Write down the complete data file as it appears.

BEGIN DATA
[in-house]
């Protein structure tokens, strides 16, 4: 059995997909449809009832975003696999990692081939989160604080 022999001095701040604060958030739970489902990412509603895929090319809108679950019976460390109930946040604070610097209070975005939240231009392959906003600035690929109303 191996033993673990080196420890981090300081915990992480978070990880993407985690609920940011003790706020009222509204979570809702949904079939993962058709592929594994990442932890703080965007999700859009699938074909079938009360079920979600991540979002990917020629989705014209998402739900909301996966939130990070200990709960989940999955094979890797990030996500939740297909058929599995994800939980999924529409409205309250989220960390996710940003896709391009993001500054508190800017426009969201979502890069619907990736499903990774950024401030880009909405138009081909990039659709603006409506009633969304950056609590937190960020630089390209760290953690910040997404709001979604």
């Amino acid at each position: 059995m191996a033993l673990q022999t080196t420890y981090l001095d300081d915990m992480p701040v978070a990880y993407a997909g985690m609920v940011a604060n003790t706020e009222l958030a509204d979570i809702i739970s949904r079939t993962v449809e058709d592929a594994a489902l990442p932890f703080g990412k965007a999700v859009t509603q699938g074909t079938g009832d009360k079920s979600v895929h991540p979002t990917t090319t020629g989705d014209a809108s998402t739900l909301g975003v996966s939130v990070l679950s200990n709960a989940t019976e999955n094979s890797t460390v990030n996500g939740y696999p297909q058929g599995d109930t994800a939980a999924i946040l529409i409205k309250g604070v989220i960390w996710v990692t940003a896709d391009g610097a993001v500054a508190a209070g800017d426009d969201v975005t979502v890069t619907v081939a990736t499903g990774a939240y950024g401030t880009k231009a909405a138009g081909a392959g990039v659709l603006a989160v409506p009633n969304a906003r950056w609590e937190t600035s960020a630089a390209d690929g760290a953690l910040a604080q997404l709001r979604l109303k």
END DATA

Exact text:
[in-house]
């Protein structure tokens, strides 16, 4: 059995997909449809009832975003696999990692081939989160604080 022999001095701040604060958030739970489902990412509603895929090319809108679950019976460390109930946040604070610097209070975005939240231009392959906003600035690929109303 191996033993673990080196420890981090300081915990992480978070990880993407985690609920940011003790706020009222509204979570809702949904079939993962058709592929594994990442932890703080965007999700859009699938074909079938009360079920979600991540979002990917020629989705014209998402739900909301996966939130990070200990709960989940999955094979890797990030996500939740297909058929599995994800939980999924529409409205309250989220960390996710940003896709391009993001500054508190800017426009969201979502890069619907990736499903990774950024401030880009909405138009081909990039659709603006409506009633969304950056609590937190960020630089390209760290953690910040997404709001979604």
């Amino acid at each position: 059995m191996a033993l673990q022999t080196t420890y981090l001095d300081d915990m992480p701040v978070a990880y993407a997909g985690m609920v940011a604060n003790t706020e009222l958030a509204d979570i809702i739970s949904r079939t993962v449809e058709d592929a594994a489902l990442p932890f703080g990412k965007a999700v859009t509603q699938g074909t079938g009832d009360k079920s979600v895929h991540p979002t990917t090319t020629g989705d014209a809108s998402t739900l909301g975003v996966s939130v990070l679950s200990n709960a989940t019976e999955n094979s890797t460390v990030n996500g939740y696999p297909q058929g599995d109930t994800a939980a999924i946040l529409i409205k309250g604070v989220i960390w996710v990692t940003a896709d391009g610097a993001v500054a508190a209070g800017d426009d969201v975005t979502v890069t619907v081939a990736t499903g990774a939240y950024g401030t880009k231009a909405a138009g081909a392959g990039v659709l603006a989160v409506p009633n969304a906003r950056w609590e937190t600035s960020a630089a390209d690929g760290a953690l910040a604080q997404l709001r979604l109303k």